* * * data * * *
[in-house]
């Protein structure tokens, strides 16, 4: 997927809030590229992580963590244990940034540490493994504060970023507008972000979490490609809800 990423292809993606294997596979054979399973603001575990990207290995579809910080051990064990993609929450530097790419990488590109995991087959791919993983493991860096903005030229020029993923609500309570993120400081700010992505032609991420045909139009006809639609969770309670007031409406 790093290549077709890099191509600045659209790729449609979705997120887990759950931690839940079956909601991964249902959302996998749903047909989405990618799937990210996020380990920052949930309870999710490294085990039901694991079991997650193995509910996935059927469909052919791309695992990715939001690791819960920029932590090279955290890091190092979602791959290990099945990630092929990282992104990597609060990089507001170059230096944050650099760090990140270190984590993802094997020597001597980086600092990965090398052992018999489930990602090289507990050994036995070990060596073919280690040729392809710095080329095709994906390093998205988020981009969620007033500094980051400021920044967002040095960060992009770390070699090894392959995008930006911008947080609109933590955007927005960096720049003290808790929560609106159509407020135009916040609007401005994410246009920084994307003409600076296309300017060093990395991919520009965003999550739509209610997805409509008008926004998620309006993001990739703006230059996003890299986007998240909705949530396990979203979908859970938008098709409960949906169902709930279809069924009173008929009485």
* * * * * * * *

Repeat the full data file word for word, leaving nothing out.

[in-house]
């Protein structure tokens, strides 16, 4: 997927809030590229992580963590244990940034540490493994504060970023507008972000979490490609809800 990423292809993606294997596979054979399973603001575990990207290995579809910080051990064990993609929450530097790419990488590109995991087959791919993983493991860096903005030229020029993923609500309570993120400081700010992505032609991420045909139009006809639609969770309670007031409406 790093290549077709890099191509600045659209790729449609979705997120887990759950931690839940079956909601991964249902959302996998749903047909989405990618799937990210996020380990920052949930309870999710490294085990039901694991079991997650193995509910996935059927469909052919791309695992990715939001690791819960920029932590090279955290890091190092979602791959290990099945990630092929990282992104990597609060990089507001170059230096944050650099760090990140270190984590993802094997020597001597980086600092990965090398052992018999489930990602090289507990050994036995070990060596073919280690040729392809710095080329095709994906390093998205988020981009969620007033500094980051400021920044967002040095960060992009770390070699090894392959995008930006911008947080609109933590955007927005960096720049003290808790929560609106159509407020135009916040609007401005994410246009920084994307003409600076296309300017060093990395991919520009965003999550739509209610997805409509008008926004998620309006993001990739703006230059996003890299986007998240909705949530396990979203979908859970938008098709409960949906169902709930279809069924009173008929009485």